There was a time when you couldn’t find the Smurf village without being led by a Smurf, and even then, the journey was considerable. Mountains, deserts, marshes, and forests encircle “The Cursed Land” they call home.
Isolation, it seems, yields utopian results. Absent are the instruments of economy, the myths of individuality forever keeping us at arm’s length. Everyone has a strength performed to communal effect; none lacks a bed in a mushroom.
The Smurfs should be happy, and yet they’re blue. A smile tells one story, and the skin another. Does the seclusion, the inbreeding make them so? The strain of maintaining a utopian life? Or the recognition that, socialists or not, they’re the essential ingredient for turning matter into gold?
Nowadays, you can visit without needing a guide. Somewhere in Kentucky, near the towns of Hazard and Troublesome Creek Times, is the human equivalent of “The Cursed Land.” Its Smurfs—or “Blue Fugates”—pale in comparison to their cartoon peers. They’ve been blue since 1820, but are fading every day: whenever a newcomer dilutes the dye, whenever an exit is paved.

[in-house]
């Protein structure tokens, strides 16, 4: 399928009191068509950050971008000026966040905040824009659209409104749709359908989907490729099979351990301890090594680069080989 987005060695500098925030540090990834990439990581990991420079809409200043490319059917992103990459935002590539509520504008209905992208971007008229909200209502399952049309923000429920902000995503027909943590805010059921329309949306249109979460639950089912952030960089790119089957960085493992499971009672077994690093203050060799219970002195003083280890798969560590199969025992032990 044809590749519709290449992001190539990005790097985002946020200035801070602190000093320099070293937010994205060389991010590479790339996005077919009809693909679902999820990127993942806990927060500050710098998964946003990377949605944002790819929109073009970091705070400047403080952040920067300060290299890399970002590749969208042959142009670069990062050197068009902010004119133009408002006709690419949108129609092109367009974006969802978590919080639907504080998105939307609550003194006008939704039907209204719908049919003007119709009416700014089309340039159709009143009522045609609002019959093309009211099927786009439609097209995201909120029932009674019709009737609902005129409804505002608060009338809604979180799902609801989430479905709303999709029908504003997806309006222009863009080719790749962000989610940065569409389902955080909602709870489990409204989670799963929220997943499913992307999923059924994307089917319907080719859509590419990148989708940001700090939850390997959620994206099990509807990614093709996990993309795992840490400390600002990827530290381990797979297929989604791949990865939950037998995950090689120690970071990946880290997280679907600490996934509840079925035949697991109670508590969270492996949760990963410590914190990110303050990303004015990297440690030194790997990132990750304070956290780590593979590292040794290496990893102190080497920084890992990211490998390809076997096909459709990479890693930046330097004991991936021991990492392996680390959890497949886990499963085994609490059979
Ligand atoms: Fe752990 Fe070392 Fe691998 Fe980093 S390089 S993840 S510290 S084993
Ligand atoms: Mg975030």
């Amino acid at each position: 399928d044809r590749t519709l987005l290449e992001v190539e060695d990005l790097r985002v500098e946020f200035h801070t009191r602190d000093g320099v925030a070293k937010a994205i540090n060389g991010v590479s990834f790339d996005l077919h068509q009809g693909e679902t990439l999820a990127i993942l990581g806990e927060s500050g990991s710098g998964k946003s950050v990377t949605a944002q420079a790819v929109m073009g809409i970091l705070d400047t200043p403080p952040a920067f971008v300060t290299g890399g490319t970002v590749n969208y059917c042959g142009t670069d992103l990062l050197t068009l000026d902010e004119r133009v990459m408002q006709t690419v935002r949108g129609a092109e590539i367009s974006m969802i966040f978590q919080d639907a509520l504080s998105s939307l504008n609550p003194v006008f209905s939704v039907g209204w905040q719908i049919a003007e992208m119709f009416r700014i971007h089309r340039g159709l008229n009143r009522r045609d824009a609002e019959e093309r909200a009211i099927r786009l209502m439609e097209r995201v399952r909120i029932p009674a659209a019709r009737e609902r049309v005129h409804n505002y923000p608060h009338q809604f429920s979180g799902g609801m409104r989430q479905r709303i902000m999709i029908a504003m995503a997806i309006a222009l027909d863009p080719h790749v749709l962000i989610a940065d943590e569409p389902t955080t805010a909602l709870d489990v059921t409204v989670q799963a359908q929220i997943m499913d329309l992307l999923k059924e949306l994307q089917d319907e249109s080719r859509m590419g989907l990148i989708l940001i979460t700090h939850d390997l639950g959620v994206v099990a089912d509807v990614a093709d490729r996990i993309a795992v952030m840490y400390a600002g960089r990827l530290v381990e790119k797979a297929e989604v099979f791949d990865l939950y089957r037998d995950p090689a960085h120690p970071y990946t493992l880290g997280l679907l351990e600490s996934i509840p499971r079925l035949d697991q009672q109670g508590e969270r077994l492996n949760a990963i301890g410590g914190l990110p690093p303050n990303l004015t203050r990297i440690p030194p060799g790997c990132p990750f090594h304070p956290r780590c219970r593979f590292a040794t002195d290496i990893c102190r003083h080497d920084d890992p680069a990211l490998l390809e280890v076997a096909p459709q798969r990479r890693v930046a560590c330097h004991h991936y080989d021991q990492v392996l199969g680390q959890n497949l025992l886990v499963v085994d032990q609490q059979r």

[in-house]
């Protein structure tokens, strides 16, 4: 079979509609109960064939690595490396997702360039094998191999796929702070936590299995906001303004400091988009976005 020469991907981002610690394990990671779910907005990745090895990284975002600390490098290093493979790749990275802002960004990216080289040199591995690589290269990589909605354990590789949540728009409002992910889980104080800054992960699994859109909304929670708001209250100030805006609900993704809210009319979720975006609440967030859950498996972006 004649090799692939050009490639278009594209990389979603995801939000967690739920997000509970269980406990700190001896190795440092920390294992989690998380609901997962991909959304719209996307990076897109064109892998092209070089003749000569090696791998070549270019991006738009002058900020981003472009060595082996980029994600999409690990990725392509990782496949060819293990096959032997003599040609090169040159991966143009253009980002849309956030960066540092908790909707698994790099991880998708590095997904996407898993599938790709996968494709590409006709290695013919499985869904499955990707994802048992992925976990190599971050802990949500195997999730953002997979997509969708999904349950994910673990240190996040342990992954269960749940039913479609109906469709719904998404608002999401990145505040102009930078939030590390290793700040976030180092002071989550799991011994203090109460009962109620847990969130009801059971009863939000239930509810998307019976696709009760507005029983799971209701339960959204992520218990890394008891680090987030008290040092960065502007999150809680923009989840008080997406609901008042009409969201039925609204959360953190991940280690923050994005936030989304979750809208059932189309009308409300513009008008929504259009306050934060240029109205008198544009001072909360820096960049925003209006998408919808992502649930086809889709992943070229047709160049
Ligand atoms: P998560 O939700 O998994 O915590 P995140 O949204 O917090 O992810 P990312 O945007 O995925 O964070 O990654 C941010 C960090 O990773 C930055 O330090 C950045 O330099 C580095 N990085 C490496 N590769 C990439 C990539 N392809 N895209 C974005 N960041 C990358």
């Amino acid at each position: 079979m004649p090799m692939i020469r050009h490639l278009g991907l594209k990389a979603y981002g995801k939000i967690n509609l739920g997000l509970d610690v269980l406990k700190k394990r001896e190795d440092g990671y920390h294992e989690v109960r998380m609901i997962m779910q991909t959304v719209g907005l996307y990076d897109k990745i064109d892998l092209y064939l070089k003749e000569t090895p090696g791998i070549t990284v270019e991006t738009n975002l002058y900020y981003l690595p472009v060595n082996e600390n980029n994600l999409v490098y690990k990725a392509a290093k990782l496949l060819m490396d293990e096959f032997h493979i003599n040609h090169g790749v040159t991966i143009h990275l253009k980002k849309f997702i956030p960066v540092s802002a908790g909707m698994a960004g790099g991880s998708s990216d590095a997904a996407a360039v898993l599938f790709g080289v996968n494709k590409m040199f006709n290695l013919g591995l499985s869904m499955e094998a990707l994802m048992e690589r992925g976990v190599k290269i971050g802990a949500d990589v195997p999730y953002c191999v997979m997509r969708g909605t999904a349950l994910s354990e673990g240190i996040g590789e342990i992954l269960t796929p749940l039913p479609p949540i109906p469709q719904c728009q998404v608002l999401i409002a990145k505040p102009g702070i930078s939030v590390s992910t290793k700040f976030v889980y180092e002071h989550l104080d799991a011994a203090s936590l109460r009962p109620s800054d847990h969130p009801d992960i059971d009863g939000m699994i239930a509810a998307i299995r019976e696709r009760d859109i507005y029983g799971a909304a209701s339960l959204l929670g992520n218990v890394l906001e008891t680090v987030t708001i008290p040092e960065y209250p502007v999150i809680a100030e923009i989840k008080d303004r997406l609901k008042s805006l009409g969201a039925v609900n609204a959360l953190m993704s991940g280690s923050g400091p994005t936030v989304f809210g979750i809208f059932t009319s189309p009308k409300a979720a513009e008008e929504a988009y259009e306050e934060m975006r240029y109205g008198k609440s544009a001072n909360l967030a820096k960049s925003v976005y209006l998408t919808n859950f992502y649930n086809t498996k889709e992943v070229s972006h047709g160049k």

The Fugates are a textbook case of the “founder effect,” or the impact on a small, isolated community of its founders’ genetic stock. As genetic variation decreases over the course of generations, recessive traits come to the fore, like the syndrome that gives some Amish extra fingers and toes, or the one that causes many girls from a village in the Dominican Republic to sprout penises around puberty. Ernst Mayr, an evolutionary biologist, has boldly claimed that changes brought on by the founder effect can lead to speciation!
The founders of the Fugates, Martin and Elizabeth, shared a genetic condition called methemoglobinemia, which makes the blood produce a surplus of hemoglobin that is unable to release oxygen into the body. Living in geographical and genetic seclusion (albeit with more than one Smurfette), their progeny had no choice but to be blue.
This tree grows sideways and byways, not onwards and upwards. “You’ll notice,” said one descendent, that “I’m kin to myself.”
We are getting stupider.
Over the past 20,000 years, our brain has shrunk by roughly the size of a tennis ball, diminishing the most valuable resource on the planet. Though the organ is left with some gray matter to mine, gone are countless cognitive potentials for the making of a better human.